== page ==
Being a father of a boy child is a status symbol for any Kenyan man of the Happy Valley variety. Yours truly easily surpassed this bare minimum expectation by bringing forth two of them in a single touch and crowning it with a third son in quick succession. With three heirs to my fast growing estate, which includes and is not limited to the plot on which the palace stands and my weather and terrain hardened Volkswagen Beetle, I am the envy of many a man in the Aberdare countryside. But, unfortunately, I am a stranger in my own house.
The future leaders have taken over our sitting room and allocated themselves strategic positions for watching the TV. The younger one is the undisputed owner of the remote control and he dictates what is watched by everyone in the palace. At seven years old and Queen’s mama’s boy, everyone, I included, is at his mercy. And because of my nocturnal job, I must admit that I know very little about the operations of the TV.
Now, with the boy in control, with Queen’s support, I am under siege in my own house. After the 7pm news, I become persona non grata as the rest of the palace population follow the young boy's direction as he switches from one channel to another looking for their favourite programmes. They start with Sultana, which makes Queen and Makena go wild.
“Sultana ni mnoma sana,” says the young one.
“Mimi na hurumia Sultana, kwanini Meja Jabali anamtesa?” says the older of the twins.
“Wanaume wote wako kama William!” Queen says bitterly.
At such a time I fidget in my chair like a prisoner in court waiting for the mention of their murder case.
From Sultana, the boy switches to Kumkum Bagya. Queen and Makena unconsciously move close to each other, a thing that is rare in ordinary circumstances, waiting for the latest episode affecting their favourite Pragya.
“God! This man Tanu is a devil!” Queen says when an attempt on Pragya’s life is made.
“Men are so heartless!” Makena says.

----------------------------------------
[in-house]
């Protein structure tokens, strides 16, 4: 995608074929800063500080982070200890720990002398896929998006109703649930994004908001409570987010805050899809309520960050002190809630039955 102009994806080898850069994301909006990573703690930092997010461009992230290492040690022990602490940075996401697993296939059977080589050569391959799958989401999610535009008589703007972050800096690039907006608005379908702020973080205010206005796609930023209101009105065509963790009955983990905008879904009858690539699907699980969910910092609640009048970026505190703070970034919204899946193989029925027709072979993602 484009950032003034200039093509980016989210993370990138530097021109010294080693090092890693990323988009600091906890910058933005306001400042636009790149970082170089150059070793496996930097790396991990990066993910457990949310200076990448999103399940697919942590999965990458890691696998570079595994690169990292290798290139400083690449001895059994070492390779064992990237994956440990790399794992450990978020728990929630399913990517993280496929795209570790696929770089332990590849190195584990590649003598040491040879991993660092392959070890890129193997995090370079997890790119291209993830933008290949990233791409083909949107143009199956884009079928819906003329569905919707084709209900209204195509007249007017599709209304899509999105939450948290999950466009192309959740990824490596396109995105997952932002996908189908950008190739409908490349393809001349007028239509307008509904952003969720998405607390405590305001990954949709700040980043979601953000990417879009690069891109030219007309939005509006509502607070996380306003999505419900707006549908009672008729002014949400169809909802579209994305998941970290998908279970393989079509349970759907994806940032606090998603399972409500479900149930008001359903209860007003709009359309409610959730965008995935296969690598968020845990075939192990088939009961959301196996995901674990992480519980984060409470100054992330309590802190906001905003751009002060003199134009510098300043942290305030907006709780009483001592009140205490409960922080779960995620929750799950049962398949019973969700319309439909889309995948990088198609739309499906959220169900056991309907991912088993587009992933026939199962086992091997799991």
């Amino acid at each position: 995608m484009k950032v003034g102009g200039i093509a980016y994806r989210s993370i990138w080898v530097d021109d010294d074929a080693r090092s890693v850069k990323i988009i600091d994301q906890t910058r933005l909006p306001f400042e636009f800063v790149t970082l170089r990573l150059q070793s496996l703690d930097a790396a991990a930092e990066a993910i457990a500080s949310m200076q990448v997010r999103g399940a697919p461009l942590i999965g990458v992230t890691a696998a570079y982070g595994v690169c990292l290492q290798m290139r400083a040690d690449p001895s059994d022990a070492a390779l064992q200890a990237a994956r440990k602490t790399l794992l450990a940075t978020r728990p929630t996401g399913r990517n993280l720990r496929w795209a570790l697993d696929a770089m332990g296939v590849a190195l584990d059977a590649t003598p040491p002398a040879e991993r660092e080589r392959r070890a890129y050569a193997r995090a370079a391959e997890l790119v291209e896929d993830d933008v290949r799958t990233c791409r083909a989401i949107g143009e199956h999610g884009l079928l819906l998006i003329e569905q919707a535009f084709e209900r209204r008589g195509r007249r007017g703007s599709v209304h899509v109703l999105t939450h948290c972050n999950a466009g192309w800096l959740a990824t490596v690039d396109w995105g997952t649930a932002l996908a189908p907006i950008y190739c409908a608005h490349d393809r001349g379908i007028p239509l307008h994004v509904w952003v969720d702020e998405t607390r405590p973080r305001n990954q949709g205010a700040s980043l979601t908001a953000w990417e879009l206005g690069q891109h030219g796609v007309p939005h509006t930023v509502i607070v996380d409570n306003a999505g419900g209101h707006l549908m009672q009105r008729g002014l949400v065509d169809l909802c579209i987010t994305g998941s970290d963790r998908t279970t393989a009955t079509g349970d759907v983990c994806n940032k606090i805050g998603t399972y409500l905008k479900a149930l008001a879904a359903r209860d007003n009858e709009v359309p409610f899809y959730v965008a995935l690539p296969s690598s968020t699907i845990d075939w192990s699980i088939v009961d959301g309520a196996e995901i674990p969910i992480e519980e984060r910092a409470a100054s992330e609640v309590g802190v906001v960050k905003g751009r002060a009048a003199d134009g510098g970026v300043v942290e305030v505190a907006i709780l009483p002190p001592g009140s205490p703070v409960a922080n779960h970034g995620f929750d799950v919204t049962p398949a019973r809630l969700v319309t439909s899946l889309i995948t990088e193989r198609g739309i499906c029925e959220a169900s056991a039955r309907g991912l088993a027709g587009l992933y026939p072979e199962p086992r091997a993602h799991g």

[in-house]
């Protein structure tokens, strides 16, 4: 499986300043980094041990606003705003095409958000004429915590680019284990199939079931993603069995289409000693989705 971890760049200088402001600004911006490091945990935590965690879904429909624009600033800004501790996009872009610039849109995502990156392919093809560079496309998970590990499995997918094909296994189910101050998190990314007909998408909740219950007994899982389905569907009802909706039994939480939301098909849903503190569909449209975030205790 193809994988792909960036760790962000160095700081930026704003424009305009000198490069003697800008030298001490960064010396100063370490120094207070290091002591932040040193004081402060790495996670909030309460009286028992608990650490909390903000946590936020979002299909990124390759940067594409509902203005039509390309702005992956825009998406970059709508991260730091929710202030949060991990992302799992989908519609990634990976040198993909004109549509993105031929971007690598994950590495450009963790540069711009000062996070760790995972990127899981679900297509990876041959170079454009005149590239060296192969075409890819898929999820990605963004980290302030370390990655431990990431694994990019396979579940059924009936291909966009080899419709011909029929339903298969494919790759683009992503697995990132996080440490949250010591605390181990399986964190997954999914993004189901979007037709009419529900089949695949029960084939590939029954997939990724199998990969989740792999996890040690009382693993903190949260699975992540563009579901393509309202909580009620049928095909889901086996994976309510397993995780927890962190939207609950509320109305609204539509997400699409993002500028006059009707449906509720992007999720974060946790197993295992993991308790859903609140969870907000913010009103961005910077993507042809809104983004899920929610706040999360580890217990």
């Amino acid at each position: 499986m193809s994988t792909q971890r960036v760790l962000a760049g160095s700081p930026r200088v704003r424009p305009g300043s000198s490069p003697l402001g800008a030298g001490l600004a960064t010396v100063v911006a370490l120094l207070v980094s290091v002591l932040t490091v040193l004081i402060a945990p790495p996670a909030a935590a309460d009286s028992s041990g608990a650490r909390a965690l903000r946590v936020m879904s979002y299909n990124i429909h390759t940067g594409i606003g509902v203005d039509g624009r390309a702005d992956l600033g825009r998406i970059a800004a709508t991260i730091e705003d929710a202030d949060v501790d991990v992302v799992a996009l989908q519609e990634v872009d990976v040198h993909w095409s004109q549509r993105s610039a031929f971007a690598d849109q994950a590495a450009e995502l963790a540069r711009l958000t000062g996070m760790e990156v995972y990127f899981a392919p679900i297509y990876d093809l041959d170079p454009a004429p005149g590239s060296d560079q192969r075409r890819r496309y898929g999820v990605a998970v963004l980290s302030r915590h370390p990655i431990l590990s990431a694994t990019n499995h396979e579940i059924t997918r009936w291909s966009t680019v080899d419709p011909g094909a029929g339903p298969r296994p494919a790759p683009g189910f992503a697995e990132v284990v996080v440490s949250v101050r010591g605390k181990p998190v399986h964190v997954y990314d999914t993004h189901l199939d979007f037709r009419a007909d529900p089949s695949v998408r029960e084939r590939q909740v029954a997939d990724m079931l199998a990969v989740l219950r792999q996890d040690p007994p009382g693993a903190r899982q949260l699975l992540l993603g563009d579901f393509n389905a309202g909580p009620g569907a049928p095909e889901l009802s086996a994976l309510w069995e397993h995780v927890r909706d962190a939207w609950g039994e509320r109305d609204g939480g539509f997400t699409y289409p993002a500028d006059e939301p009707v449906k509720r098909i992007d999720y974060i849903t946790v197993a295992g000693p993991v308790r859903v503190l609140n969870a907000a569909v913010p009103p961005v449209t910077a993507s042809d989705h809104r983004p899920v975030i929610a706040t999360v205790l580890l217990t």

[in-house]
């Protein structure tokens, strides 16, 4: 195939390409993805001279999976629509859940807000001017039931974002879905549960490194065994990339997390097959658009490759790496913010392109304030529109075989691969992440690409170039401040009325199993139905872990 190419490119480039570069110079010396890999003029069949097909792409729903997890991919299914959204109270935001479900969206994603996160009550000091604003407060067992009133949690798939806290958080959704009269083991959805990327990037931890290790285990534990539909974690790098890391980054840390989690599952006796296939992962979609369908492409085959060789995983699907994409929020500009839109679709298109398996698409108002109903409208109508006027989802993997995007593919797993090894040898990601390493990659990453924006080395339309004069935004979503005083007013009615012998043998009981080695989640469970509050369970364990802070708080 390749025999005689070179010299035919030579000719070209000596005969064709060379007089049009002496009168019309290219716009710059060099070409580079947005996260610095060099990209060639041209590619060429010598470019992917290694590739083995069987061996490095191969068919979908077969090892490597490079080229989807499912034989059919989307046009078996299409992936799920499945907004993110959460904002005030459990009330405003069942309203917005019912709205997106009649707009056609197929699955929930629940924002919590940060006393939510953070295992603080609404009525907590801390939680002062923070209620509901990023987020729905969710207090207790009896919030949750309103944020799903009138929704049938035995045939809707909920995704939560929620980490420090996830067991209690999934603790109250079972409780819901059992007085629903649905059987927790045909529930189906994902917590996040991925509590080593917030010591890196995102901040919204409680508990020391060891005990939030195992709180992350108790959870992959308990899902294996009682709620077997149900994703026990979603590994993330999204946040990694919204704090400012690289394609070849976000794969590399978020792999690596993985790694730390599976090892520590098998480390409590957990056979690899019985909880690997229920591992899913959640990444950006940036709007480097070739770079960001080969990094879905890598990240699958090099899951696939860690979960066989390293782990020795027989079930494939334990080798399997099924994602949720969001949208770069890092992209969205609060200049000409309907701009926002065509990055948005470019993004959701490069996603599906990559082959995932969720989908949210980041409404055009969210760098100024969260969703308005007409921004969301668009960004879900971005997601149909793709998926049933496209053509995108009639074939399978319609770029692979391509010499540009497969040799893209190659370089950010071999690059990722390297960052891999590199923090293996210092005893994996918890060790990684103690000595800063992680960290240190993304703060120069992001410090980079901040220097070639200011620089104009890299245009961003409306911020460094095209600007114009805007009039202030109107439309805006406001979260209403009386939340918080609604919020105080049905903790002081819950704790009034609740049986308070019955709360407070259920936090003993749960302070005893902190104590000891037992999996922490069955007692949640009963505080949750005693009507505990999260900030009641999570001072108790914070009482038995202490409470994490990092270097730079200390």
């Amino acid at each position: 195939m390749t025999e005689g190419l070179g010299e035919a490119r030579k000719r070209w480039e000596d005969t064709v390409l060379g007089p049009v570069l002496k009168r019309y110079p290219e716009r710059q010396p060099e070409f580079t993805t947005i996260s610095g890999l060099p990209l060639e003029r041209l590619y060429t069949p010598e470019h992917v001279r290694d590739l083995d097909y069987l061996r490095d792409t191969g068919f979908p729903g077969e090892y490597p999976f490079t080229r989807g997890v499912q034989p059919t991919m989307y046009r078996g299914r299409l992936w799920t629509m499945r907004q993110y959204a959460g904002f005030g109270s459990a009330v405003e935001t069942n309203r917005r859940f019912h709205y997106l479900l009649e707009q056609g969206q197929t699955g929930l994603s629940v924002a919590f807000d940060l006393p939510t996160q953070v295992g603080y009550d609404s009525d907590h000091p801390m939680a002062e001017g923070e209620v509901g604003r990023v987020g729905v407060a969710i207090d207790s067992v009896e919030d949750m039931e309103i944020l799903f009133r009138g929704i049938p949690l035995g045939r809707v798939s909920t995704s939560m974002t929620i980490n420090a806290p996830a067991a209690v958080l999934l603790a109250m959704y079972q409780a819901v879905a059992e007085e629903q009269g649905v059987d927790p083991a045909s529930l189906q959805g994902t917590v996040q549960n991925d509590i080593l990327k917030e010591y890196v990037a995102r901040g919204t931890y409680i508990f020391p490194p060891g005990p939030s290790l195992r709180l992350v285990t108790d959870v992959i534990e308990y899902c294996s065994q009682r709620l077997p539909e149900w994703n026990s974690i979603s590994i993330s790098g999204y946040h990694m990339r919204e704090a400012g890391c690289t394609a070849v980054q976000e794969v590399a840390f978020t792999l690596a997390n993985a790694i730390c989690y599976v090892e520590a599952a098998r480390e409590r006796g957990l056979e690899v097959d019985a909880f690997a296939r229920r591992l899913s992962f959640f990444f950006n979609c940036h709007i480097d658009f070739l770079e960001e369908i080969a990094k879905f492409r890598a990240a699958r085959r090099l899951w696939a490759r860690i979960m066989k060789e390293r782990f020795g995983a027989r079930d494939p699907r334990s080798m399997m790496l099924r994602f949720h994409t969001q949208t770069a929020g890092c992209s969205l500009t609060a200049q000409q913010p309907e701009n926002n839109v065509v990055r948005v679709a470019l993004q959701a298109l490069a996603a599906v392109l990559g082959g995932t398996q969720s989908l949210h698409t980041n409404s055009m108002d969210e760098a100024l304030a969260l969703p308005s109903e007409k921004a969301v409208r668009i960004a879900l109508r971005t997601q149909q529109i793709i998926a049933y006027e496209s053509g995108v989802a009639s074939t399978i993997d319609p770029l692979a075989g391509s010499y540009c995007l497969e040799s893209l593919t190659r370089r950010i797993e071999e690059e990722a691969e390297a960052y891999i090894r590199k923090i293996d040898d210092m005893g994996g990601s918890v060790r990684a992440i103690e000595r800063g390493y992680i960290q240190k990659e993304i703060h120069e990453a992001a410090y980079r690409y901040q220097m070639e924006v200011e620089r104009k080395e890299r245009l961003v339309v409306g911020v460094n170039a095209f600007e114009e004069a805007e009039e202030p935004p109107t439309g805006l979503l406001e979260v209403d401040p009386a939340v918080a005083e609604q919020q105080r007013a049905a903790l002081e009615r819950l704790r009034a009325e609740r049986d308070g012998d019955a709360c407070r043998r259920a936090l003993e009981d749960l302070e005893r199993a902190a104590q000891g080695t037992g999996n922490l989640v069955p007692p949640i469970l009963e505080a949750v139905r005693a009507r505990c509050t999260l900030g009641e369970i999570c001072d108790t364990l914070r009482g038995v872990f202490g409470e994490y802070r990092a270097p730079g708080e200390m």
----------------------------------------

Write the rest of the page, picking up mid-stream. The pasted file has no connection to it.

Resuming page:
“Huyu mbaba ni mbaya!” the boys join in unison.
While the men bashing goes on, I cannot rule out the possibility that Queen and Makena are taking the bad men in the programmes as an excuse to hit me below the belt. I have no problem with Queen attacking me. I know I am guilty as charged of all manner of real and imagined crimes against women in general and Queen in particular. What I do not understand is why Makena joins in the war, which she knows little about. Apart from when the two women are watching soap operas, Makena has at all other times been taking advantage of my disagreement with Queen to empathise and sympathise with me for reasons better known to her, but that is a story for another day. Being the drama queen that she is, and knowing what Queen is capable of doing when her marital territorial boundary is tampered with, I have always maintained the employer-employee social, emotional and physical distance.
You can now understand me when, on several occasions, I pretend not to notice the smell of burning food from the kitchen as the two women responsible watch the soap operas.
“Woi! Chakula imeugua!” The two women rush to the kitchen when smoke gets to the sitting room. By the time another meal is ready, it is well past midnight. Such incidents are not likely to come to an end in the near future, if the addiction to the programmes is anything to go by. What I am not ready to do is to take up the duty of a kitchen prefect as the two women insult me in the sitting room.
While I am neither worried about the indirect attacks on me nor by the food going to waste, I am greatly concerned about the mental damage the soap operas have on my boys. You see, I am greatly outnumbered by the two women in the house to convince the boys to get themselves busy with more ‘manly’ activities.
At the rate at which the future leaders are getting addicted to soap operas, I fear I will have lost the boys to Queen and Makena, and I will find it very difficult to rescue them from the feminine tastes. In the meantime, I have zero option but to live with the banishment into fatherly and husbandly Siberia in the palace, as long as the soap operas last. So may God help the boy child, I included.
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